PNHP’s Response to Grayson’s Public Option Act
Congressman Alan Grayson
March 9, 2010
Congressman Alan Grayson, D-Fla., today introduced a bill (H.R. 4789) which would give the option to buy into Medicare to every citizen of the United States. The “Public Option Act,” also known as the “Medicare You Can Buy Into Act,” would open up the Medicare network to anyone who can pay for it.
Congressman Grayson said, “Obviously, America wants and needs more competition in health coverage, and a public option offers that. But it’s just as important that we offer people not just another choice, but another kind of choice. A lot of people don’t want to be at the mercy of greedy insurance companies that will make money by denying them the care that they need to stay healthy, or to stay alive. We deserve to have a real alternative.”
The bill would require the Secretary of Health and Human Services to establish enrollment periods, coverage guidelines, and premiums for the program. Because premiums would be equal to cost, the program would pay for itself.
“The government spent billions of dollars creating a Medicare network of providers that is only open to one-eighth of the population. That’s like saying, ‘Only people 65 and over can use federal highways.’ It is a waste of a very valuable resource and it is not fair. This idea is simple, it makes sense, and it deserves an up-or-down vote,” Congressman Grayson said.
Throughout the reform process members of Congress have been fighting over whether or not the reform legislation should include the option of purchasing a government-sponsored plan through the proposed insurance exchanges – the so-called “public option.” Since Congressman Alan Grayson introduced the “Public Option Act” or “Medicare You Can Buy Into Act” three days ago, a wave of enthusiastic support has been generated based on the perception that this is the perfect solution. Today’s comment briefly discusses this legislation, and it will sound really great at first blush, but do not draw any firm conclusions until you read through to the end.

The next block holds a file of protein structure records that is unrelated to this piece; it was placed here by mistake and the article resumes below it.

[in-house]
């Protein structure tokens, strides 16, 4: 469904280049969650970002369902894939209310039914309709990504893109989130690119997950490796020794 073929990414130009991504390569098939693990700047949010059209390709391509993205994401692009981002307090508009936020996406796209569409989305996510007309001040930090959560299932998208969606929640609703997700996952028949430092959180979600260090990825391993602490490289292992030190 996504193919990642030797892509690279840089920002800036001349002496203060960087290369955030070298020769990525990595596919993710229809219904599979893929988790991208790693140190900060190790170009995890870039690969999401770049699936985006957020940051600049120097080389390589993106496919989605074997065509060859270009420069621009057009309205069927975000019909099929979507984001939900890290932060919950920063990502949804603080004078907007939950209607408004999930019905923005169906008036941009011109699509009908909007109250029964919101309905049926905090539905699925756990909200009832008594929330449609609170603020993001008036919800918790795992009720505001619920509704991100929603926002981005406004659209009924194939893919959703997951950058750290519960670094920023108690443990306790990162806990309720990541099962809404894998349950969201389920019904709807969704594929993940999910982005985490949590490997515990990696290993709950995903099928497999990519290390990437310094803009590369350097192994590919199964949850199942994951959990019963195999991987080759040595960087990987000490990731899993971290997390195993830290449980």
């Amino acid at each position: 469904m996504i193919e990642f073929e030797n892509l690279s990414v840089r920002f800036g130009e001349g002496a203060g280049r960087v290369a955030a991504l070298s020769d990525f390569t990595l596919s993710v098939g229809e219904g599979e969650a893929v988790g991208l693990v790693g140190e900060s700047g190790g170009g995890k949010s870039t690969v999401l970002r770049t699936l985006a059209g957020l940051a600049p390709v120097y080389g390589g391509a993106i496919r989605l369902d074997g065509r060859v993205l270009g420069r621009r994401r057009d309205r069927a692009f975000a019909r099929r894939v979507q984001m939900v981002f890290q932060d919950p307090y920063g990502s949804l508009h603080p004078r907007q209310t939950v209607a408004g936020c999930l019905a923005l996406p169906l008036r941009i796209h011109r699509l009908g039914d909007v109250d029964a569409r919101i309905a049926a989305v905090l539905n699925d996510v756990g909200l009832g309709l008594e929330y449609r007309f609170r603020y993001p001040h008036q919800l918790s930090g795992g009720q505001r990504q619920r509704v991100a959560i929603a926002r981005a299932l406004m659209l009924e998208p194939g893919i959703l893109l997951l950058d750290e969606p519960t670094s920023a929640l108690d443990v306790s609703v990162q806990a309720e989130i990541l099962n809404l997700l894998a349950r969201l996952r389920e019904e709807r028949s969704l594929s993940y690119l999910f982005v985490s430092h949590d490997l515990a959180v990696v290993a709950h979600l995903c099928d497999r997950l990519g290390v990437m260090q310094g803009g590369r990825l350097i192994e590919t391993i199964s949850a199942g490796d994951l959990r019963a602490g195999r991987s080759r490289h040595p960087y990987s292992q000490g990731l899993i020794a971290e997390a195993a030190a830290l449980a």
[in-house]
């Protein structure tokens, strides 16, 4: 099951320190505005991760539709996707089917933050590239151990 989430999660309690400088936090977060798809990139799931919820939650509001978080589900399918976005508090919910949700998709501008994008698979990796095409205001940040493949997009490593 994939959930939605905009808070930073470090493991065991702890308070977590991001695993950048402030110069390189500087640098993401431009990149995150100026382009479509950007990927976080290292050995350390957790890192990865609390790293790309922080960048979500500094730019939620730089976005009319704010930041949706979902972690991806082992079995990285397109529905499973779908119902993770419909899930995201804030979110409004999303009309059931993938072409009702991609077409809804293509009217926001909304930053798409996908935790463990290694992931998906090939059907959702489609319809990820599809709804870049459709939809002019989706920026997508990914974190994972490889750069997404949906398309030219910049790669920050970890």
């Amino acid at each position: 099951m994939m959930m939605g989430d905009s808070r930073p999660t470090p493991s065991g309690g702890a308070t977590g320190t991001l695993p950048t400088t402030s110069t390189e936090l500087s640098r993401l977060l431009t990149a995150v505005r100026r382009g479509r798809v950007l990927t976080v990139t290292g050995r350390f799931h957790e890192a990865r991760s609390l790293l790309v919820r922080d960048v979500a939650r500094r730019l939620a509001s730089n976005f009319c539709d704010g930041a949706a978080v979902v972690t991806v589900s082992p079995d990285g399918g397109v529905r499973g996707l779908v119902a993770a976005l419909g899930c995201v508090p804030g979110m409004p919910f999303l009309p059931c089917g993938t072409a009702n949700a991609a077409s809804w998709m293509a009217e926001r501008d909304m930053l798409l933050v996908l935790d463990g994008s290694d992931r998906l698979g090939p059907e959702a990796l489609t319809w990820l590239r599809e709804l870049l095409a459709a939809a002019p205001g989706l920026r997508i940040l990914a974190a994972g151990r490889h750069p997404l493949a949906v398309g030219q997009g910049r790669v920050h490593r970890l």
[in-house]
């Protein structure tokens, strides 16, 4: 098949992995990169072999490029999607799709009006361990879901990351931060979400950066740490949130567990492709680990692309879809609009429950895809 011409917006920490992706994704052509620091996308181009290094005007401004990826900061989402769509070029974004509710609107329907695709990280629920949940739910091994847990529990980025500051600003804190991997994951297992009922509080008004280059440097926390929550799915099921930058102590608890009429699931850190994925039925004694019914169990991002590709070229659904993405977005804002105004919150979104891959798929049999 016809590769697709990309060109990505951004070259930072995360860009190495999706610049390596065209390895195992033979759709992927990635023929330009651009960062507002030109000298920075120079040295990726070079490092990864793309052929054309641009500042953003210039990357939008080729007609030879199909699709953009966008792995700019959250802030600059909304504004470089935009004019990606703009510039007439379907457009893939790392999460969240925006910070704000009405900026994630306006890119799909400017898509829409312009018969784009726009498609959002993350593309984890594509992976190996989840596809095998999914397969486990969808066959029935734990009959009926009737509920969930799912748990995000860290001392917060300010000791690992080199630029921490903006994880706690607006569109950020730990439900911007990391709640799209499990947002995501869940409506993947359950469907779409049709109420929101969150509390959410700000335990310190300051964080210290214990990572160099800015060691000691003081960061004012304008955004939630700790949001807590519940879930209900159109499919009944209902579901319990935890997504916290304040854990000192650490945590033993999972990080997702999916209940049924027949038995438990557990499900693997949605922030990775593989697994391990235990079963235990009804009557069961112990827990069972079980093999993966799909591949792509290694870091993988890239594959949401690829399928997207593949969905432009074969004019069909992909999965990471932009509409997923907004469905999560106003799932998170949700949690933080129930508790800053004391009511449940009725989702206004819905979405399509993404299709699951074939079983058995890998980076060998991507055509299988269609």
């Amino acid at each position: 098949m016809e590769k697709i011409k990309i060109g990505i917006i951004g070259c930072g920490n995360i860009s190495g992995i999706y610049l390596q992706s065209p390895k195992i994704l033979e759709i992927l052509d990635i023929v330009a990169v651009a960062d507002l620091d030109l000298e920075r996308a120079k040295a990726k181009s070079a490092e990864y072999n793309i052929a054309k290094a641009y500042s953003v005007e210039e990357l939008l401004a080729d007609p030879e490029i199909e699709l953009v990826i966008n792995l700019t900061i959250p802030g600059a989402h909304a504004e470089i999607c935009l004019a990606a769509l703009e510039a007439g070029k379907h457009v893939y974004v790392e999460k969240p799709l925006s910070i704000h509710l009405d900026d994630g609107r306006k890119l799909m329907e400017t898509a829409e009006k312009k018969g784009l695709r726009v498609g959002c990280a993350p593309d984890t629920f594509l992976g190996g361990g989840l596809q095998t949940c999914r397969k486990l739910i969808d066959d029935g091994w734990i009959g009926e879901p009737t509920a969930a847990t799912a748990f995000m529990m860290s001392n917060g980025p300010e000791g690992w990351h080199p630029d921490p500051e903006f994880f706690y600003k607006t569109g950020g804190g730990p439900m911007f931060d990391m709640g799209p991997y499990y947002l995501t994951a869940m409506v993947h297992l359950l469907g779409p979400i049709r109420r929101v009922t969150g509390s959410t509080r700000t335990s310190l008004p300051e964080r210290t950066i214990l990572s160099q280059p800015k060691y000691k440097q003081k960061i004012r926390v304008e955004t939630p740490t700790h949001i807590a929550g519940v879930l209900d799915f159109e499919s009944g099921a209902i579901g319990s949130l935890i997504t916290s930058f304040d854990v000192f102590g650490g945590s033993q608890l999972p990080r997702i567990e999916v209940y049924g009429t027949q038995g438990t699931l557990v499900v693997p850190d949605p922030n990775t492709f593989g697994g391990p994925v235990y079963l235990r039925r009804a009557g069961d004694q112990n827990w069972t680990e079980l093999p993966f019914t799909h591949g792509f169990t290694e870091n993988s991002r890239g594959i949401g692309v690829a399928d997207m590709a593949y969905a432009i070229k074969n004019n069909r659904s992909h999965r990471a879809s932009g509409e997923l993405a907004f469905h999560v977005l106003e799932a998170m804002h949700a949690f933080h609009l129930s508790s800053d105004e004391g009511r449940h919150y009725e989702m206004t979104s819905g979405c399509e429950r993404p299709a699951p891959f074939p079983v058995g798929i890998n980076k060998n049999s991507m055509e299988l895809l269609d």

Okay. What does this bill do? It simply allows any legal resident of the United States under age 65 to buy into Medicare. The program will be paid for by the premiums to be collected from the individuals purchasing the coverage. Six age brackets are established for purposes of pooling funds. This reduces the financial burden on younger, healthier individuals by requiring older individuals to pay the higher premiums that would be required to fully fund their less healthy risk pool.
Many are not aware of this, but Medicare already has a buy-in program. Under Title XVIII, Sec. 1818, individuals over 65 who have fewer than 40 quarters of Medicare-covered employment who would otherwise not be eligible for Medicare can still participate by paying a full premium for Part A coverage (hospital) or a reduced premium if they have 30 to 39 quarters of Medicare-covered employment. Likewise, under Sec. 1818A, disabled individuals whose entitlement ends due to having earnings that exceed the qualification level can also purchase Medicare Part A. Grayson’s bill adds a new Sec. 1818B to Title XVIII to expand the buy-in option to anyone under 65.
For 2010, the premium under Sec. 1818 and Sec. 1818A to buy into Medicare Part A is $461 per month. The premium for Part B (supplemental medical) is the same as for qualified retirees – $110.50 and up, based on income (ignoring the hold harmless exception). Thus the buy-in is about $571 per month, or more for those with higher incomes.